A court in The Hague withdrew charges from a doctor who did not specify with the patient whether she agreed to euthanasia before injecting her with a deadly drug, The Guardian reported.
“We conclude that all requirements of the euthanasia legislation had been met. Therefore the suspect is acquitted of all charges,” the judge, Mariette Renckens, told the court in The Hague. “We believe that given the deeply demented condition of the patient the doctor did not need to verify her wish for euthanasia.”
After the court decision was announced, applause sounded in the hall.
A judge ruled that a declaration written by the patient four years earlier had sufficed.
When the patient's condition worsened and she could no longer take care of herself, the 68-year-old doctor decided that it was time to have her euthanized. Two independent doctors confirmed the validity of this decision, and the doctors set a date for the procedure.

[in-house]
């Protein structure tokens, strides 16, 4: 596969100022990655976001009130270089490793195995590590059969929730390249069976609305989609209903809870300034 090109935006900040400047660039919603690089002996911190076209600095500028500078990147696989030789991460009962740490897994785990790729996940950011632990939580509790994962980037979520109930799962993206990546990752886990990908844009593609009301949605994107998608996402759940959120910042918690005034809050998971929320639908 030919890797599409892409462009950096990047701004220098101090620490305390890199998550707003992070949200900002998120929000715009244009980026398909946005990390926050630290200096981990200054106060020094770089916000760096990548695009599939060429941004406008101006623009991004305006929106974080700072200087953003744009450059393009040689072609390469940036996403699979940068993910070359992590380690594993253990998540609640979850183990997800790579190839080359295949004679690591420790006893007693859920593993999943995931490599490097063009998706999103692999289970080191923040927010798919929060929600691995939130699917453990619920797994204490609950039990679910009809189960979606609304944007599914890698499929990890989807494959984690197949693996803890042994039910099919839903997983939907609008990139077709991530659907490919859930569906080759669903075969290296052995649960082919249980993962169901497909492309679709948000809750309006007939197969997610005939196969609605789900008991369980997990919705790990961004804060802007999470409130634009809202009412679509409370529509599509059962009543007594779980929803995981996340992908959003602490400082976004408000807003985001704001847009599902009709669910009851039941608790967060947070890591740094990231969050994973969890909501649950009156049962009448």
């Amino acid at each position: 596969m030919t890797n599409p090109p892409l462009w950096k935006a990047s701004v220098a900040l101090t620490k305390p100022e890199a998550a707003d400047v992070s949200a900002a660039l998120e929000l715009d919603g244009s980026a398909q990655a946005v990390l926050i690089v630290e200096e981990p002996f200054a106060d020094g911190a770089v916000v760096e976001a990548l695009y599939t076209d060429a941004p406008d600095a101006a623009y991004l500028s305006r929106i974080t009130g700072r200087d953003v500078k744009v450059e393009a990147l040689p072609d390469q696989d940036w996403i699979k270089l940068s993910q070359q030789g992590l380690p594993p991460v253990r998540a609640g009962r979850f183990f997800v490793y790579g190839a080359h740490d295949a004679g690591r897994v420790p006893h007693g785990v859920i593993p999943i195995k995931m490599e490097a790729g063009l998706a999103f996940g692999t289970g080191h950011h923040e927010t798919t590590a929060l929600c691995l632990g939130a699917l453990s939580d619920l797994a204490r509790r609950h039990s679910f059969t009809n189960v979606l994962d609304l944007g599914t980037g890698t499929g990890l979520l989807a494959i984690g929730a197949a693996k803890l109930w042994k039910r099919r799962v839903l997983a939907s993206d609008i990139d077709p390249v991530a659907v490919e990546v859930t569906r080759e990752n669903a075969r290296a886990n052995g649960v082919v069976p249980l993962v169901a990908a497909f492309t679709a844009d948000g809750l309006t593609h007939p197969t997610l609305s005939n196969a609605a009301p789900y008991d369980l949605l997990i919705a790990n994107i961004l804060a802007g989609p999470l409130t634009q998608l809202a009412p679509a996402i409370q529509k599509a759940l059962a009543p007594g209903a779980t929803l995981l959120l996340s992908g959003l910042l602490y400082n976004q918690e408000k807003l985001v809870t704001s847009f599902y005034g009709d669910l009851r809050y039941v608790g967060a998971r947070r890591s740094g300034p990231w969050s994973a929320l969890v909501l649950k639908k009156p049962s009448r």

On the appointed day, the doctor had a coffee with the patient, her husband and adult daughter. A sedative was added to the patient’s drink, but the woman did not fall asleep. A second dose of the substance was administered to her by injection. The patient was under the influence of the drug, but felt a syringe injection. When she fell asleep, the doctor gave her a lethal dose of another drug, but the woman woke up and stood up. The family held her so the doctor could inject the last injection.
Euthanasia was allowed in the Netherlands in 2002, provided that the patient experiences unbearable and endless suffering and himself asks for voluntary departure from life with all seriousness and with all conviction.